As inventory increases and sales ramp up, a company may not pay much attention to reorganizing its warehouse operations. But with warehouses serving as the hub of all inventory, taking the time to improve its layout and workflow can provide a great opportunity to reduce costs and increase overall efficiency.

2. Determine your optimal inventory levels and reorder points

Purchasing large quantities of inventory may save on the initial per unit cost, but end up incurring more expenses in the long run if it ends up sitting in storage.

Instead, look at historical data and calculate optimal inventory levels and reorder points. This information will allow you to still fulfill sales and customer demand, without overstocking more inventory than you need.

3. Accelerate inventory turnover

Carrying costs can quickly increase when any inventory remains unsold and can no longer generate profit. The best guard against this is to reduce the time your inventory stays in storage. This includes only holding the inventory you need for the sales period, negotiating with suppliers for favorable lead times or MOQs, and getting rid of deadstock or excess inventory.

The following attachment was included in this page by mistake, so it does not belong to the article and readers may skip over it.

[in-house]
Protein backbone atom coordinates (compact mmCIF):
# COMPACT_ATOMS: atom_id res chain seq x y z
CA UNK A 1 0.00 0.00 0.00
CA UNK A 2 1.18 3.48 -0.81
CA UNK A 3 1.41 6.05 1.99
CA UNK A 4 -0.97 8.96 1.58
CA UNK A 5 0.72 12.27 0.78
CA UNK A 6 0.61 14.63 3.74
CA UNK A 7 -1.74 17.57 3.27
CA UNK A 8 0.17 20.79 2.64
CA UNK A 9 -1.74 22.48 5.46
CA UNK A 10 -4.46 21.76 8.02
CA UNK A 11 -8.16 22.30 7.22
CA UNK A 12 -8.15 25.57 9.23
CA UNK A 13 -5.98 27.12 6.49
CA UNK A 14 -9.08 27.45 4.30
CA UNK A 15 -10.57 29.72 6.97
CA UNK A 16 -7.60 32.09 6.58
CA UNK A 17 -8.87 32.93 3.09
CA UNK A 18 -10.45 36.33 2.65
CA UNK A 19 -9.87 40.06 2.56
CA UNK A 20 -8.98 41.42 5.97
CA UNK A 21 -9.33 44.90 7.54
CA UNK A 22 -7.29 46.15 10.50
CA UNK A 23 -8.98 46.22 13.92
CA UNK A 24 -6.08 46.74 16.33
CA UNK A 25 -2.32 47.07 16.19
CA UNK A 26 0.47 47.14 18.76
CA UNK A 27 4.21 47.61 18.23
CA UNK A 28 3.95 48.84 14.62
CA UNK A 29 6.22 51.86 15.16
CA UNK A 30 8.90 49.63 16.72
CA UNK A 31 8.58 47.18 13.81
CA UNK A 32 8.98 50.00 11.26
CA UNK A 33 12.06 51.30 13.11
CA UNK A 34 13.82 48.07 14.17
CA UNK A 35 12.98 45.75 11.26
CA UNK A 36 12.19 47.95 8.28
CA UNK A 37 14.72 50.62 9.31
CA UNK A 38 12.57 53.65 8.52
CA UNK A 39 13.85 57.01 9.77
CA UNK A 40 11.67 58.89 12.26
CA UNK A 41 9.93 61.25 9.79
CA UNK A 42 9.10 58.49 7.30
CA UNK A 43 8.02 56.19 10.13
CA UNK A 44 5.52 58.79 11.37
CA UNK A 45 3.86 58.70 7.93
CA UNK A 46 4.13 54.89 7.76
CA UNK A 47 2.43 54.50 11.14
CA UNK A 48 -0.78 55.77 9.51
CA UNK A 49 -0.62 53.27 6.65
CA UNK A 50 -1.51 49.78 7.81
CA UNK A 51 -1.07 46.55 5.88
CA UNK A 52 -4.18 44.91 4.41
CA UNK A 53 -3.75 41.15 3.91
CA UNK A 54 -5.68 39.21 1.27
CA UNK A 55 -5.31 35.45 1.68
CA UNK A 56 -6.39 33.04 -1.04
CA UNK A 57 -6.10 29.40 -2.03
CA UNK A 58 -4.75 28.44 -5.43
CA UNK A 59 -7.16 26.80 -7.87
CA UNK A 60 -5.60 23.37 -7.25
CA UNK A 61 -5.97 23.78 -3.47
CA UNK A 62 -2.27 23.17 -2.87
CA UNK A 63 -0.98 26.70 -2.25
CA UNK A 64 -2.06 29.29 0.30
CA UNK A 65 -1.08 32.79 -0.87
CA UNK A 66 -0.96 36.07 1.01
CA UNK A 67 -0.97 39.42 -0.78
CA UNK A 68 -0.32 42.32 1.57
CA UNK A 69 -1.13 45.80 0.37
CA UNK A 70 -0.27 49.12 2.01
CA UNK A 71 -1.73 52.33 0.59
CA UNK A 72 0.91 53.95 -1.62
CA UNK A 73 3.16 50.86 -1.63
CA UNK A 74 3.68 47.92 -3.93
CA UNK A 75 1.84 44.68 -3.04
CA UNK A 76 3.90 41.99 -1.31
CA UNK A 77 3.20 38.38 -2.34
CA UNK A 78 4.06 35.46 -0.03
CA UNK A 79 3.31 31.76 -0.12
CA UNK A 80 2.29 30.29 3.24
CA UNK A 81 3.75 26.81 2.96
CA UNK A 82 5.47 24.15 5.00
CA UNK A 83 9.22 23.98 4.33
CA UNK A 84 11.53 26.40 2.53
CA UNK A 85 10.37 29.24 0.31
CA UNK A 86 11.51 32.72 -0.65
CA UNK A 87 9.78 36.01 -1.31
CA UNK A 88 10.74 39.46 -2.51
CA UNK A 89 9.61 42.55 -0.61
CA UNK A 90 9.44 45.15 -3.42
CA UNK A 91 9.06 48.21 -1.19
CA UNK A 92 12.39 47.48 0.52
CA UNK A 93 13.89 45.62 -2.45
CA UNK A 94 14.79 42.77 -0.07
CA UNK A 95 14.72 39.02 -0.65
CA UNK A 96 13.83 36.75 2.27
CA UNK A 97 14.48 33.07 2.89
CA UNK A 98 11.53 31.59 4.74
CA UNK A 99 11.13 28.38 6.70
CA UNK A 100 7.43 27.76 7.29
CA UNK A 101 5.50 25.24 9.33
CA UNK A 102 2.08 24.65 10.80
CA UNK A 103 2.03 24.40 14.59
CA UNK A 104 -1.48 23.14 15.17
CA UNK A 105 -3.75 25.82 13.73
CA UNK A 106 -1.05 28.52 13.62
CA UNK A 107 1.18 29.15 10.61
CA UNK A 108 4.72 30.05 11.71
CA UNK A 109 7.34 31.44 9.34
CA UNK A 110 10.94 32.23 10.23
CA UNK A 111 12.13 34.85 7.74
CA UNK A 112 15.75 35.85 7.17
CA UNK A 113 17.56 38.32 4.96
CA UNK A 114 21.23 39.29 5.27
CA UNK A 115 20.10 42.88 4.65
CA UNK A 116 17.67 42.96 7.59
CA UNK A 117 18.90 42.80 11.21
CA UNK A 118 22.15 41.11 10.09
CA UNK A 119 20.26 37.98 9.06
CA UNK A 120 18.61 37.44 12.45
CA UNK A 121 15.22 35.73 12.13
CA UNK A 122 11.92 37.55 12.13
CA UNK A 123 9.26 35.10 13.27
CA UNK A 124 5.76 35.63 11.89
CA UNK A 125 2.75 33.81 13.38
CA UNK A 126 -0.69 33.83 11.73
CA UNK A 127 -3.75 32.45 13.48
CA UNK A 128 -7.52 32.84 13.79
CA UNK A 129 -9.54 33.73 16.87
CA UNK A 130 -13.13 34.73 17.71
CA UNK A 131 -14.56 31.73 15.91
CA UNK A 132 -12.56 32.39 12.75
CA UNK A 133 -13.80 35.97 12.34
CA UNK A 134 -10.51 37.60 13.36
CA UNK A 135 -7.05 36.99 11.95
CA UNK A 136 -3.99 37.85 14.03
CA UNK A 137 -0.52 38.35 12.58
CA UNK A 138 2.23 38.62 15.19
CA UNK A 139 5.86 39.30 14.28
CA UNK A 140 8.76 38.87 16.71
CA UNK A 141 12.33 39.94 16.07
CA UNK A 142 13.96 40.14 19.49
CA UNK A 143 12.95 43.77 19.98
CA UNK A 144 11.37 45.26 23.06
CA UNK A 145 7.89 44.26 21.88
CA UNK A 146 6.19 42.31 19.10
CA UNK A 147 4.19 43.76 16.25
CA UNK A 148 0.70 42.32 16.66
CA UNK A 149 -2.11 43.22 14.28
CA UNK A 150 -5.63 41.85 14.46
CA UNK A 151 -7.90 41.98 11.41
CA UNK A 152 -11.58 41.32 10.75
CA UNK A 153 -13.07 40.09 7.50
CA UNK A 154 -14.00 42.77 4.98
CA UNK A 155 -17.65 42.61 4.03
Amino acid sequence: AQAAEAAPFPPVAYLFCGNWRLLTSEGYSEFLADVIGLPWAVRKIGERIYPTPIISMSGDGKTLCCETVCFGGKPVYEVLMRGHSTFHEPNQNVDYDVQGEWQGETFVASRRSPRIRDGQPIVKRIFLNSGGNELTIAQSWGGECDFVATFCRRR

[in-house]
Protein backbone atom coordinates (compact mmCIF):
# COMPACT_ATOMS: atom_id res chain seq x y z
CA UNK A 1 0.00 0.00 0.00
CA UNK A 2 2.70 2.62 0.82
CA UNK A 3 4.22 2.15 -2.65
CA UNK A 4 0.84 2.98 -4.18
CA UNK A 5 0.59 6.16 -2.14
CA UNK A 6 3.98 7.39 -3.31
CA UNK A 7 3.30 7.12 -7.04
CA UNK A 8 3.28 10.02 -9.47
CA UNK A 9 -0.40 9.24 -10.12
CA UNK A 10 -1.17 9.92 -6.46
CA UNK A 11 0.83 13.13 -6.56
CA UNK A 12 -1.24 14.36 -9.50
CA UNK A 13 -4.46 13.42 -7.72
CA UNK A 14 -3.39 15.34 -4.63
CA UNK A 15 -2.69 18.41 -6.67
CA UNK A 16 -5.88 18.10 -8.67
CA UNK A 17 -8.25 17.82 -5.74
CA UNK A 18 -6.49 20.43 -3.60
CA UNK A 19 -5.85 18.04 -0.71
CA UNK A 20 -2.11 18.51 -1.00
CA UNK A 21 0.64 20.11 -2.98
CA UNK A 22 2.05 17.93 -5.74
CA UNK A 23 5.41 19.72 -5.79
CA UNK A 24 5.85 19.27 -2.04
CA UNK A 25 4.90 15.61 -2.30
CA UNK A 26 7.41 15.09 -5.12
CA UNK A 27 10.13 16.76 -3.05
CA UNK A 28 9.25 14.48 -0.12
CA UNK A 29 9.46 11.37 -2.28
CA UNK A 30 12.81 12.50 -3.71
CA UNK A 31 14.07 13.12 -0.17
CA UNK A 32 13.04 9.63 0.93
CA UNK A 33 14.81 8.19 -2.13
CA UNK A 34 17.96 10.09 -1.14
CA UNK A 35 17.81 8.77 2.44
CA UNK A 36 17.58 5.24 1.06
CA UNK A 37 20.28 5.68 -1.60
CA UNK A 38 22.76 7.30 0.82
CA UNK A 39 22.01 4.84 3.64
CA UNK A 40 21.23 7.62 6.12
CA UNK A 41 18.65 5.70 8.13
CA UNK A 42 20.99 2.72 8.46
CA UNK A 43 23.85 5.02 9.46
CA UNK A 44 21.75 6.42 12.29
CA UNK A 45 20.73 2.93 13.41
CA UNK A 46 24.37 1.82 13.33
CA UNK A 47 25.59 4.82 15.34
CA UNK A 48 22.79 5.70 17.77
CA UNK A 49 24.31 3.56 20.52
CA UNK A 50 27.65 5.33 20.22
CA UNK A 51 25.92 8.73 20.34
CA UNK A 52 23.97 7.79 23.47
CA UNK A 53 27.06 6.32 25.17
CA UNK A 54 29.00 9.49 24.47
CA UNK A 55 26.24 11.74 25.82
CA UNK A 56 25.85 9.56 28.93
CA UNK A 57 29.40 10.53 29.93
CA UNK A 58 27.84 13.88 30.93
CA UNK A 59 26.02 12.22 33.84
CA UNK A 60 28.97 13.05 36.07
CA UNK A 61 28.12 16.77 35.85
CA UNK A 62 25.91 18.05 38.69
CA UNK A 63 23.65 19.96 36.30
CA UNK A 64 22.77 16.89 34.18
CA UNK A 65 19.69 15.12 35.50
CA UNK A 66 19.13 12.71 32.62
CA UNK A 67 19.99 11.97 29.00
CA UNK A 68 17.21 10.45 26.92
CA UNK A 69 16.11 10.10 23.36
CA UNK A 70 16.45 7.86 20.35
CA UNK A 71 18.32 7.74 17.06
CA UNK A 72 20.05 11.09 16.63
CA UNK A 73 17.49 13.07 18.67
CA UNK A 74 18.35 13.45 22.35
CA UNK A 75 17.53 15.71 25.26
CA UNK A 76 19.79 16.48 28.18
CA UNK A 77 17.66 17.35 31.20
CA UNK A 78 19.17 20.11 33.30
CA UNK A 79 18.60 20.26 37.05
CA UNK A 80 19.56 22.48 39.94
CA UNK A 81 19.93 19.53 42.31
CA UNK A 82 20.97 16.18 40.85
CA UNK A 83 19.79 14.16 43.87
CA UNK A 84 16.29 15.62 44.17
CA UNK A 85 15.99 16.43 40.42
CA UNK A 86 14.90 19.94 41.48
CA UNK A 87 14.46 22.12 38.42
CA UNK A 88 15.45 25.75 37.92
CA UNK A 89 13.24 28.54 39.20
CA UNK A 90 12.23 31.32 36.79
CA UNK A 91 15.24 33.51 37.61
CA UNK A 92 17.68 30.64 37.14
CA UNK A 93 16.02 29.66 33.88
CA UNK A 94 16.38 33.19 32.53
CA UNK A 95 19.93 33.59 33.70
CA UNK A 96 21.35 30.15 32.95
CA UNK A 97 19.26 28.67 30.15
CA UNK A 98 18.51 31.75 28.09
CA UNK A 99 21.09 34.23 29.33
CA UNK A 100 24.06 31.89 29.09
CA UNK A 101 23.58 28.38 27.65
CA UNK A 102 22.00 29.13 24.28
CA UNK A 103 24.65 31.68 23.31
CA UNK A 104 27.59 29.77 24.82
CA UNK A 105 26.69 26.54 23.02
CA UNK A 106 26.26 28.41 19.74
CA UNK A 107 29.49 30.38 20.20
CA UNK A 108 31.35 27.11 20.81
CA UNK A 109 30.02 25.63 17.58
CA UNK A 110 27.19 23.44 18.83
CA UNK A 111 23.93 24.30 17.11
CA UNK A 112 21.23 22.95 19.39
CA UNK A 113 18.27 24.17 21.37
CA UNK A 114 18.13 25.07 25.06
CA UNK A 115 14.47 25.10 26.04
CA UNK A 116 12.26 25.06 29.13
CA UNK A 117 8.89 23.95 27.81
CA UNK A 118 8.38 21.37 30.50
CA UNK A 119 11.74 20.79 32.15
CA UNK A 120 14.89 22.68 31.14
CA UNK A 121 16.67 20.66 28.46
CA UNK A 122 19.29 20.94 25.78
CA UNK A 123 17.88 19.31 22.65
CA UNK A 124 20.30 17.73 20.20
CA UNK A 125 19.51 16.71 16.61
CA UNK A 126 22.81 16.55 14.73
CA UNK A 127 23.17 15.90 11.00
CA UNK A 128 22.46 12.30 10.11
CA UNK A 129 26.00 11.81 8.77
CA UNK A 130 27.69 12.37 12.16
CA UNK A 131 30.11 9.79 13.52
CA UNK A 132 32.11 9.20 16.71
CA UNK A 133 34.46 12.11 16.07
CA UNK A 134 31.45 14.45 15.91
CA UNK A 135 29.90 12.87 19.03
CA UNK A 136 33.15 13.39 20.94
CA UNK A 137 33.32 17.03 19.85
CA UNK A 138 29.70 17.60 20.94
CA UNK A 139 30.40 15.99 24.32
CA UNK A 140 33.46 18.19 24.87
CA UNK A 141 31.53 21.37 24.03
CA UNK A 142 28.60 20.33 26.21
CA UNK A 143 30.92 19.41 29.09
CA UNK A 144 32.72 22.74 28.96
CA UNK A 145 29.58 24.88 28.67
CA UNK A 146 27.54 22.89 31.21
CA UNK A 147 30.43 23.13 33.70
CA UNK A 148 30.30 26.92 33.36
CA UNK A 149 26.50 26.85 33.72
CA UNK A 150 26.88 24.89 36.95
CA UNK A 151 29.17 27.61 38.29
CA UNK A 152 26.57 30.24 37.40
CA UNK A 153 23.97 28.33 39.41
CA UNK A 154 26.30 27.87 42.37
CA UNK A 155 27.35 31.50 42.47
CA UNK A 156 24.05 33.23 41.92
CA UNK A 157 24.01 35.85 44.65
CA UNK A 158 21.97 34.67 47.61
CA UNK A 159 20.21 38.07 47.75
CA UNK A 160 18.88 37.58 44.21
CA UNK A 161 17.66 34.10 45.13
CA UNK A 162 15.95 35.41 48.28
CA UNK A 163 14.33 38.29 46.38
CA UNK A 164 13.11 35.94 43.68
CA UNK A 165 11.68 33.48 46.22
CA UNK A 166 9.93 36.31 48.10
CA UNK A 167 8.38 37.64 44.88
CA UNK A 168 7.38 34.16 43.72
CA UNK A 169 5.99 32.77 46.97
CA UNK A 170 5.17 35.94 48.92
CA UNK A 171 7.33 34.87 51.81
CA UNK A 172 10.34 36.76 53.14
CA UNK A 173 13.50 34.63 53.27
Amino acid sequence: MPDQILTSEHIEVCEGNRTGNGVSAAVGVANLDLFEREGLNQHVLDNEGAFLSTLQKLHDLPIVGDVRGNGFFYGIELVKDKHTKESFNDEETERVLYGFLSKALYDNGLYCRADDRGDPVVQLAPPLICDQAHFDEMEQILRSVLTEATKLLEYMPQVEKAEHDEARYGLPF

By increasing inventory turnover, a company can decrease its holding costs and sell items at their highest value.

4. Use inventory management software

Instead of tracking inventory by hand and conducting manual cycle counts, consider the benefits of inventory management software. With a digital inventory management system, you can extend visibility across your supply chain to see what’s in stock, what’s on order, and where items are located at all times.

With an inventory management system that integrates data from purchase orders, sales fulfillment, and demand forecasting, you can leverage customized reports to optimize stock levels, fine-tune pricing strategies, and determine the best warehousing strategy to reduce holding costs.

Leaner carrying costs bring benefits to you and your customers

When it comes to the cost of holding inventory, don’t leave your business in the dark. By regularly calculating carrying costs, you can identify and eliminate inventory inefficiencies and establish benchmarks to guide future business decisions. Leaner carrying costs contribute to more favorable profit margins and improved cash flow. This can then be reinvested in your business for continued growth and the benefits passed on to your customers.